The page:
Last week, I was excited to be a part of the opening of the traveling art exhibition, The Coca-Cola Bottle Art Tour: Inspiring Pop Culture for 100 Years, in Cape Town, South AfricaNearly 6,000 consumers had a once-in-a-lifetime experience at the launch at the V&A Waterfront before it embarks on an international tour. 

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I saw consumers and tourists visibly delighted and excited as they took selfies and sipped on perfectly served, ice-cold bottles of Coca-Cola as the passed through the multi-sensory journey of Coca-Cola bottle-themed art, sculptures and iconic artwork. 


Jamal Booker

I opened the event with Sharon Keith, marketing director for Coca-Cola South Africa, at a special preview event the night before it opened to the public. Sharon reminded guests of the specialness of drinking Coca-Cola from an ice-cold bottle, remarking that the Coca-Cola bottle is known and loved all over the world. 

“It is the perfect bottle for the perfect beverage—people know what it means to hold that familiar, ice-cold shape and get ready to be refreshed,” she said.

I told the group that I still marvel at how a consumer goods package has come to hold such iconic status. 

When the bottle was created 100 years ago, the objective was not to create an icon, however. The goal was simply to create a bottle that would separate Coca-Cola from its imitators, the “Koca-Nolas” and “Sola-Colas” of the marketplace. Yet the bottle has indeed become an icon featured in formative works of art such as Salvador Dali’s “Poetry in America” in 1943, the first documented use of the Coke bottle in fine art. The bottle has also been featured in the works of leading figures in the Pop Art movement such as Eduardo Paolozzi and Andy Warhol, who are both included in the traveling show.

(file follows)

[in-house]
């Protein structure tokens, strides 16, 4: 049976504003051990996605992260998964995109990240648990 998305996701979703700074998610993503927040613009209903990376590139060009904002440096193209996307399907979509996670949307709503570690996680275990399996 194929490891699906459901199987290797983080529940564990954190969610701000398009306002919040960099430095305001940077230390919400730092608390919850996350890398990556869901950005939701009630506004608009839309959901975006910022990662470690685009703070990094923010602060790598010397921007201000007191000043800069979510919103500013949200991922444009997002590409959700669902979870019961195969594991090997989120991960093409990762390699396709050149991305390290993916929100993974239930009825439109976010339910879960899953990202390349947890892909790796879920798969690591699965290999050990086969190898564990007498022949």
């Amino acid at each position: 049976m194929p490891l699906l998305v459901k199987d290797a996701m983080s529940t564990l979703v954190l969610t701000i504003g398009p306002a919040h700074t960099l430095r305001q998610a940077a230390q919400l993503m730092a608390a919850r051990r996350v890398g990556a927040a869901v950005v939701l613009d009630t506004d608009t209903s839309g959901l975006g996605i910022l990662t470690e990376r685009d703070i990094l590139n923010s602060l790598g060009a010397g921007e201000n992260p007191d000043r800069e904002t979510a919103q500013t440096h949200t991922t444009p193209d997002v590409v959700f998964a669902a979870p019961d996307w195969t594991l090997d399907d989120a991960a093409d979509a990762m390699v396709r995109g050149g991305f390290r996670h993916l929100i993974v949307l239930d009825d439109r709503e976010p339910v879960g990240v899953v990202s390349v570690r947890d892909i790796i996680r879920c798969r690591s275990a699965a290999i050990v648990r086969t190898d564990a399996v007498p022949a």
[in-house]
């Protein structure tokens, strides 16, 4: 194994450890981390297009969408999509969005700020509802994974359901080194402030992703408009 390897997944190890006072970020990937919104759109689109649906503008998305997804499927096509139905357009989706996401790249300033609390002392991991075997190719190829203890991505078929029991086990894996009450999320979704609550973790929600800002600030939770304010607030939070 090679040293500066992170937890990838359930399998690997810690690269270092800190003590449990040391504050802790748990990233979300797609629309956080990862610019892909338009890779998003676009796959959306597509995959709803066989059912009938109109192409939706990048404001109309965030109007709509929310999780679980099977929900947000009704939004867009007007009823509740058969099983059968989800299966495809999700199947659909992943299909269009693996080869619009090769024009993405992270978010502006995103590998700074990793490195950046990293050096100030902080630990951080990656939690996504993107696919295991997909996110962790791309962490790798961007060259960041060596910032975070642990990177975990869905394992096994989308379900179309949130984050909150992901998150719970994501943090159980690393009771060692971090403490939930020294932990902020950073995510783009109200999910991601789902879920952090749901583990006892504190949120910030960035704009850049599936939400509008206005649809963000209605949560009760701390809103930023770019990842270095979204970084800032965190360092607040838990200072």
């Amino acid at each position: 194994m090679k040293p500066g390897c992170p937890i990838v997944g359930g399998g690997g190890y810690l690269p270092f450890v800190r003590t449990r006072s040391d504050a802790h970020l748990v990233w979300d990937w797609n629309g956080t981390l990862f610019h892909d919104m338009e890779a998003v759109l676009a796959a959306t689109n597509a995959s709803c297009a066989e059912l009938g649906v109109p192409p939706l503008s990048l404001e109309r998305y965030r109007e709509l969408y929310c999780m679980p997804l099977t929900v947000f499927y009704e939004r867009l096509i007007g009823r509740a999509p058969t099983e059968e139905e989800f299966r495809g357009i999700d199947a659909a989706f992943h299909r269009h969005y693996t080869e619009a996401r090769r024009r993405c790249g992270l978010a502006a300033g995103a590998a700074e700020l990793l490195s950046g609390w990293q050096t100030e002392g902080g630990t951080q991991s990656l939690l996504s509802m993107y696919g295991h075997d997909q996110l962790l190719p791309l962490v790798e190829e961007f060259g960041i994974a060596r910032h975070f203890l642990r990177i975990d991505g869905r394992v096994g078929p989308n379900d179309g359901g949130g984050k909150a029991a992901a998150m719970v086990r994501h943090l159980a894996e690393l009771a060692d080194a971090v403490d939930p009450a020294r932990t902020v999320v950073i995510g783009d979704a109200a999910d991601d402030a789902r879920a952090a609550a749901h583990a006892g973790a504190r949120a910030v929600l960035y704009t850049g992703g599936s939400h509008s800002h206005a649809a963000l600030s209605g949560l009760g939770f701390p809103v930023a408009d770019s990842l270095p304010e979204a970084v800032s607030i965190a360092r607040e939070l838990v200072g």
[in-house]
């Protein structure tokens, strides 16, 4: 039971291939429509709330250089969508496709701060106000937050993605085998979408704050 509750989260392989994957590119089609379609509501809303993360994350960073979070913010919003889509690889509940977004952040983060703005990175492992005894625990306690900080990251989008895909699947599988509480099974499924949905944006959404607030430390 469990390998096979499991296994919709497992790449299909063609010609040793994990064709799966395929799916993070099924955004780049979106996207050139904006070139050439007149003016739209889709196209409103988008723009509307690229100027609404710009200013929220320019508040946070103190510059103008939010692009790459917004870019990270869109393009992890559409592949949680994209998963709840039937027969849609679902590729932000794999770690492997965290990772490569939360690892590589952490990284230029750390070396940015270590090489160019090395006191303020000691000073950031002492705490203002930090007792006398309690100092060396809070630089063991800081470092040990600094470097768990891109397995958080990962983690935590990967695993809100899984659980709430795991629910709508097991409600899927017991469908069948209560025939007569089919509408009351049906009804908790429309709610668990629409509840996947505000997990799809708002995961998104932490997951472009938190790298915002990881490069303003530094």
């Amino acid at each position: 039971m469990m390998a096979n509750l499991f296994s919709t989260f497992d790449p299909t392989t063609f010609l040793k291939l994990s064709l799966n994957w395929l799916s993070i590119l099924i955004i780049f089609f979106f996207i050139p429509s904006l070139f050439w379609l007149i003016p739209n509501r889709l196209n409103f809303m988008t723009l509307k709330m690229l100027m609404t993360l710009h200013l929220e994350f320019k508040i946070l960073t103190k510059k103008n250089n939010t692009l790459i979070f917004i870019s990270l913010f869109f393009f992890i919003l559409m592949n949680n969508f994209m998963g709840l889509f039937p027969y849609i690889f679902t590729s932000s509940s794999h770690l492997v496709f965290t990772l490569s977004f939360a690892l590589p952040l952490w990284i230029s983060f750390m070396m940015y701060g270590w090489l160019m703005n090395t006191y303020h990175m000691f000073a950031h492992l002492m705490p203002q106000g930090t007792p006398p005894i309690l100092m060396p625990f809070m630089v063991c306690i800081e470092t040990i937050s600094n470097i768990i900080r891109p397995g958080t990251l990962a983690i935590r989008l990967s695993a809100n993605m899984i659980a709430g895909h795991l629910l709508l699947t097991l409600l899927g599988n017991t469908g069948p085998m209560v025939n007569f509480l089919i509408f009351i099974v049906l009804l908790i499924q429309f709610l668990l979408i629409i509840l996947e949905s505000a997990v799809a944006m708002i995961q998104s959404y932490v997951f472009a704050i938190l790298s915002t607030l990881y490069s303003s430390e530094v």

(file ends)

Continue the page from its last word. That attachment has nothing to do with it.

To celebrate 100 years, we decided to create a traveling experience to celebrate the role of the bottle in art and popular culture, featuring 20 artists from all around the world. The years since 1915 have seen the iconic Coke bottle manufactured in glass, PET and aluminum and, through the years, the bottle has served as both an inspiration and a canvas for artists – but it doesn’t end there. 

I learned while in Cape Town that parts of the bottle have also served as “brush”! In nearly 10 years of studying, exploring and collecting Coca-Cola art and artifacts, I came face to face with one of the most unique ways I have ever seen an artist connect with the Coke bottle. South African artist Mbongeni Buthelezi, who is a featured local artist in the show launched in Cape Town, is famous for painting with and on reclaimed plastic. In fact, he is known to use plastic wrappers from Coca-Cola bottles to paint with. And I can tell you firsthand that his works are extraordinary!

The show was unveiled during an important time in Cape Town’s cultural calendar: Art and Design Week. The city simultaneously hosted the celebrated Design Indaba convention, which brings together designers from all around the globe. 

I was thrilled to be a part of the opening, and we are delighted to welcome consumers all around the world to this experience, which will also visit China, Canada, Argentina and other markets before making its final stop in Sydney, Australia in November.

Jamal Booker is manager of heritage communications at The Coca-Cola Company.